ABOVE PHOTO: Katt Wilkins
By Danaé Reid
Katt Wilkins, a renowned photographer from New Jersey, has admitted to having a difficult time adjusting to a world where her passion – photography — is considered one of those things that we “shouldn’t” do, during the COVID-19 pandemic. As a person who struggles with depression, anxiety, and OCD, photography was one of the best ways for her to cope. She has since found creative ways to channel that energy.
SUN: Your job at the hospital has of course persisted, but the thing that you really love, photography, has taken a backseat due to the current pandemic… It seems that your current position is quite perplexing because on one hand, you’re still making money consistently, but on the other, your passion has taken a backseat and I could only imagine how grueling your hours are at the hospital. Can you tell us a bit about that and how you’re feeling as a result?
Katt Wilkins: It’s a really frustrating for me because I’ve always been a photographer with a job, and now I just have a hospital job. I feel like I’ve lost a huge chunk of my identity without photography. It was what keeps me calm and sane, which I could really use during this time. I’m constantly stressed and anxious working at a hospital. I have days where I just get so overwhelmed that I just can’t do anything, especially after a hard shift at work. And then sometimes I have this burst of energy — it’s hard because most days are a combination of both of those extremes.
SUN: A lot of creatives have attested to feeling stifled, and dare I say, hopeless in regards to their craft. How difficult has it been to keep your passion alive in the current state of our world? What measures have you taken to combat these feelings?
Katt Wilkins: The self-portraits help a lot. I’ve also been working on re-editing old work or photos I’ve overlooked or found. Eventually I’m going to redo my website completely and rebrand… I’ve also been chatting with other people about shoots we’re planning for after the quarantine. It’s helping me feel productive and normal.
SUN: You’ve been doing a lot of self-portraits to keep you sane over the past few months, and they all seem to have a certain twinge of vulnerability and maybe – anxiety. Nonetheless, they’re pretty dark. As an accomplished photographer, it seems that the photos you take, especially of yourself, are an extension of your spirit. What are you trying to convey in these photos?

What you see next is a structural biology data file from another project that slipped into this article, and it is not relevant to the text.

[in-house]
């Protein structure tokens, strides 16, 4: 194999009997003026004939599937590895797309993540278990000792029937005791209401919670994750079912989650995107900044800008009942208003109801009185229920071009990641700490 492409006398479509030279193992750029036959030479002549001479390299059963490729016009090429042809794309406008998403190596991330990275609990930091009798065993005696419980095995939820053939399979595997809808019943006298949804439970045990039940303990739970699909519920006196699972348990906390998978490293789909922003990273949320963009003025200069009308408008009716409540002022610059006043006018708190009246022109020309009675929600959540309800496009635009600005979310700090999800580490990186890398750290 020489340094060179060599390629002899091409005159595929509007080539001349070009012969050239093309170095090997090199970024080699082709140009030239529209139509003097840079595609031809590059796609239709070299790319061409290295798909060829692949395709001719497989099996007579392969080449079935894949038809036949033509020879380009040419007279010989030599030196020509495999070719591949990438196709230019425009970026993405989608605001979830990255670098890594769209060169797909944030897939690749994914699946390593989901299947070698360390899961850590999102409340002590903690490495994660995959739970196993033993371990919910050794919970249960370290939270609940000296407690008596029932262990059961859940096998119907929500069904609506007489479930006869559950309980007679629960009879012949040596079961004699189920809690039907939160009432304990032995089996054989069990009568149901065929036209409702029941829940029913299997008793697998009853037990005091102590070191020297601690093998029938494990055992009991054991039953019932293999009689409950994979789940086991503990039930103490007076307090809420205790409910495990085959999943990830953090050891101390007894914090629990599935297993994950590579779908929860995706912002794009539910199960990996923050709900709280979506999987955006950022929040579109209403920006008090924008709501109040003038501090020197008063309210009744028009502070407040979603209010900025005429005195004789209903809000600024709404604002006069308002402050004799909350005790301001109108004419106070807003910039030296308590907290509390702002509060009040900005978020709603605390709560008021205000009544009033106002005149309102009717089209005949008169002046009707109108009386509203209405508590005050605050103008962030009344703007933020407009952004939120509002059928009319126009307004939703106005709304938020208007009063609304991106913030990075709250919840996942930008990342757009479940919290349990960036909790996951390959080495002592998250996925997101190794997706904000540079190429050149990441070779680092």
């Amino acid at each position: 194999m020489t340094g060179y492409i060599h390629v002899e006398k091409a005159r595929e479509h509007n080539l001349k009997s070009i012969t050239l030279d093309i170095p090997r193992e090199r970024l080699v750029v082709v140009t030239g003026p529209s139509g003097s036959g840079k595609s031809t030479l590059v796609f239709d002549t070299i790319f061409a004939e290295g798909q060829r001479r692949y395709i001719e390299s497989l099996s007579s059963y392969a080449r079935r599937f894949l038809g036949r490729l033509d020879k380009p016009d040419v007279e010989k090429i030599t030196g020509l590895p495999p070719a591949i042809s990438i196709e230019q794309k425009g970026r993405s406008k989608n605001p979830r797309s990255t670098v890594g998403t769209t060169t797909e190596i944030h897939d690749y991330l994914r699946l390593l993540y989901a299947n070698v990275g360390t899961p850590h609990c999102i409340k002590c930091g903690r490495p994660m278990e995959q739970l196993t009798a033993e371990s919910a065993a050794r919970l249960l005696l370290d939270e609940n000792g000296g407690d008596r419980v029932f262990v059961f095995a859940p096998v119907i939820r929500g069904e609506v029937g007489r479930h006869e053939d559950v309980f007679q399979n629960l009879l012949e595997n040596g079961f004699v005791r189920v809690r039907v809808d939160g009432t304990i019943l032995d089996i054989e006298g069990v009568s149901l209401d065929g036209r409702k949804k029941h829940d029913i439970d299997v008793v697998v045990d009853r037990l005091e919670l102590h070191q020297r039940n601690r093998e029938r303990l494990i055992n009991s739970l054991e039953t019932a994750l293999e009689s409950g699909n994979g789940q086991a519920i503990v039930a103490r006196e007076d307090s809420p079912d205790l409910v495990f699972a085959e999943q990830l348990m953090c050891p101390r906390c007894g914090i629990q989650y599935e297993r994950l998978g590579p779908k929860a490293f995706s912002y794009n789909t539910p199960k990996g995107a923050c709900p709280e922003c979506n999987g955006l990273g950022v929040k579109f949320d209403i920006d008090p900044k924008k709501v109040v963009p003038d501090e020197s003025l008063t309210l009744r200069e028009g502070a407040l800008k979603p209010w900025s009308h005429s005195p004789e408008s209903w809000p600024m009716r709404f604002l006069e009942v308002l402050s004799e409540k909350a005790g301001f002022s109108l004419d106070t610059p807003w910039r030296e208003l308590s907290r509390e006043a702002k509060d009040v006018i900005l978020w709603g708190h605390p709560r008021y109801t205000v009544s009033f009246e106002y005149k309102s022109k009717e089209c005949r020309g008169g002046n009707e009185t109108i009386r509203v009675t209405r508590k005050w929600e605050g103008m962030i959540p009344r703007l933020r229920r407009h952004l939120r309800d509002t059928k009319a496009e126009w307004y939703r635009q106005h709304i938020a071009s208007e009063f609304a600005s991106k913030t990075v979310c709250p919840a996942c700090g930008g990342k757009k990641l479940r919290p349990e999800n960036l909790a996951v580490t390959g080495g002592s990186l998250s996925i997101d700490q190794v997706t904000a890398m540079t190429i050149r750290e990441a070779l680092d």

Katt Wilkins: I’m a person with severe anxiety, OCD, and depression. A lot of my self-portraits are essentially describing that. I’m a person who has to be busy or else my brain takes over and I’m helplessly overwhelmed with my thoughts. So I try to capture what it’s like living with these types of problems because sometimes it’s truly hard to describe in words. It’s also been helping a lot with my confidence. I’ve always been like extremely insecure about my appearance and I’m always photographing such beautiful human beings. I’m starting to see myself the way I see the people I photograph.
SUN: FaceTime photoshoots have all but taken over social media as an alternative to creating at a distance. What are your thoughts on the trend? Do you think it will continue beyond the lockdown?
Katt Wilkins: I modeled in my first FaceTime shoot and it was pretty cool. You really have to communicate and work together to pose, position your phones, etc. I think a lot of the communication gets lost when you’re in person. Sometimes you have people that just don’t talk during shoots or expect the photographer or model to come up with everything on their own. This kind of breaks that barrier and encourages teamwork in shooting. I definitely think it’ll stick around for a little… Especially with photographers and models who live far from each other.
SUN: What fears do you harbor about your life and your art post pandemic? How have you confronted those feelings?
Katt Wilkins: I definitely worry things will not go back to normal for a long time. I feel so much for the hair stylists and makeup artists of shoots during this because everything will change. I worry we’ll all never feel “safe” again. I’m trying to educate myself on this virus as much as possible and that helps me confront these fears in a way. The more I know, the better I feel and can rationalize things. It was difficult in the beginning because honestly nobody knew much about this virus, so I stayed away from the news and what not.
SUN: Follow up: What do you hope to see post pandemic? (Can be about your art, your life, the world, etc.)
Katt Wilkins: I plan on changing a lot about my life after quarantine. I have a list of goals to complete before 2020 is over and I’m going to accomplish all of them. It’s mostly about taking control of my life again. Trying to make myself happy and feel the most alive instead of being in constant depressions and ruts. I’ve lived my life being whatever I needed to be for everyone else, and I’m seeing now that I deserve to pursue my own dreams. I’m really hopeful — and I have a really good support system at the moment.
SUN: Last question: Where can people find your art?
Katt Wilkins: Until my website is back up, my work is on my Instagram account, @kattwilkins